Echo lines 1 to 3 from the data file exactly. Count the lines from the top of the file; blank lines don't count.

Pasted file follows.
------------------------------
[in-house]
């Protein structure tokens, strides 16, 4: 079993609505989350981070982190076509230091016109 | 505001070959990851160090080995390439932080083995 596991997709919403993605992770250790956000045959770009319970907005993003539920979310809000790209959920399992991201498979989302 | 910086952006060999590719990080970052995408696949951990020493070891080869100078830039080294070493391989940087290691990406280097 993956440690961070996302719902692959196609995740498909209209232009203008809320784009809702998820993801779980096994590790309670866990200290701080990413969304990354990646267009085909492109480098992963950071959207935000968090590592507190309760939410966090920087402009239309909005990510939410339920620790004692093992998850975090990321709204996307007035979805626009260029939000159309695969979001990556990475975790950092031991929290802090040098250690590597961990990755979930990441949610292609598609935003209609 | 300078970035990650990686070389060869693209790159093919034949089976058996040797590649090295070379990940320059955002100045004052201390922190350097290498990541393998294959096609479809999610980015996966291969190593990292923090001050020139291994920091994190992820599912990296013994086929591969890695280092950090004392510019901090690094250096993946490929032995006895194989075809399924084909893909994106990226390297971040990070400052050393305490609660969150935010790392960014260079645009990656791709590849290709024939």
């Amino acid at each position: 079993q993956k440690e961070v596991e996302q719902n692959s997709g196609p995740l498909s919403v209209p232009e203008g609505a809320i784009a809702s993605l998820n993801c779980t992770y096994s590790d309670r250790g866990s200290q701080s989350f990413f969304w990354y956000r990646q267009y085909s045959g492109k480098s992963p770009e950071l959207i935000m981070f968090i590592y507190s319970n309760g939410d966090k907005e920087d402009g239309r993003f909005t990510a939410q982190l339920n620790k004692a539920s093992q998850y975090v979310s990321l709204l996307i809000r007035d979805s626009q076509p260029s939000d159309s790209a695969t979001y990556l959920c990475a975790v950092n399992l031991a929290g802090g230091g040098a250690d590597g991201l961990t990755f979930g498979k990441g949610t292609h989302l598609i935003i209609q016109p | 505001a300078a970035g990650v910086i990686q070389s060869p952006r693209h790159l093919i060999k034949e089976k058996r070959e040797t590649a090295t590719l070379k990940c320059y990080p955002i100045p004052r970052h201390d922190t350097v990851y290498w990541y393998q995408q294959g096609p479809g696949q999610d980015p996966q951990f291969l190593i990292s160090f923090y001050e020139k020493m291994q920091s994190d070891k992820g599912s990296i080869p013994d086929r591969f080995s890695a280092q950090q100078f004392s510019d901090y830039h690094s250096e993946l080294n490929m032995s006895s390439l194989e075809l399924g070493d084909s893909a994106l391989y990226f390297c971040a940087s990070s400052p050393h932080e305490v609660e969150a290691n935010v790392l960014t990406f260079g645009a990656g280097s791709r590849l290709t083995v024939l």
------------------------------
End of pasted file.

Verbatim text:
[in-house]
């Protein structure tokens, strides 16, 4: 079993609505989350981070982190076509230091016109 | 505001070959990851160090080995390439932080083995 596991997709919403993605992770250790956000045959770009319970907005993003539920979310809000790209959920399992991201498979989302 | 910086952006060999590719990080970052995408696949951990020493070891080869100078830039080294070493391989940087290691990406280097 993956440690961070996302719902692959196609995740498909209209232009203008809320784009809702998820993801779980096994590790309670866990200290701080990413969304990354990646267009085909492109480098992963950071959207935000968090590592507190309760939410966090920087402009239309909005990510939410339920620790004692093992998850975090990321709204996307007035979805626009260029939000159309695969979001990556990475975790950092031991929290802090040098250690590597961990990755979930990441949610292609598609935003209609 | 300078970035990650990686070389060869693209790159093919034949089976058996040797590649090295070379990940320059955002100045004052201390922190350097290498990541393998294959096609479809999610980015996966291969190593990292923090001050020139291994920091994190992820599912990296013994086929591969890695280092950090004392510019901090690094250096993946490929032995006895194989075809399924084909893909994106990226390297971040990070400052050393305490609660969150935010790392960014260079645009990656791709590849290709024939």
């Amino acid at each position: 079993q993956k440690e961070v596991e996302q719902n692959s997709g196609p995740l498909s919403v209209p232009e203008g609505a809320i784009a809702s993605l998820n993801c779980t992770y096994s590790d309670r250790g866990s200290q701080s989350f990413f969304w990354y956000r990646q267009y085909s045959g492109k480098s992963p770009e950071l959207i935000m981070f968090i590592y507190s319970n309760g939410d966090k907005e920087d402009g239309r993003f909005t990510a939410q982190l339920n620790k004692a539920s093992q998850y975090v979310s990321l709204l996307i809000r007035d979805s626009q076509p260029s939000d159309s790209a695969t979001y990556l959920c990475a975790v950092n399992l031991a929290g802090g230091g040098a250690d590597g991201l961990t990755f979930g498979k990441g949610t292609h989302l598609i935003i209609q016109p | 505001a300078a970035g990650v910086i990686q070389s060869p952006r693209h790159l093919i060999k034949e089976k058996r070959e040797t590649a090295t590719l070379k990940c320059y990080p955002i100045p004052r970052h201390d922190t350097v990851y290498w990541y393998q995408q294959g096609p479809g696949q999610d980015p996966q951990f291969l190593i990292s160090f923090y001050e020139k020493m291994q920091s994190d070891k992820g599912s990296i080869p013994d086929r591969f080995s890695a280092q950090q100078f004392s510019d901090y830039h690094s250096e993946l080294n490929m032995s006895s390439l194989e075809l399924g070493d084909s893909a994106l391989y990226f390297c971040a940087s990070s400052p050393h932080e305490v609660e969150a290691n935010v790392l960014t990406f260079g645009a990656g280097s791709r590849l290709t083995v024939l």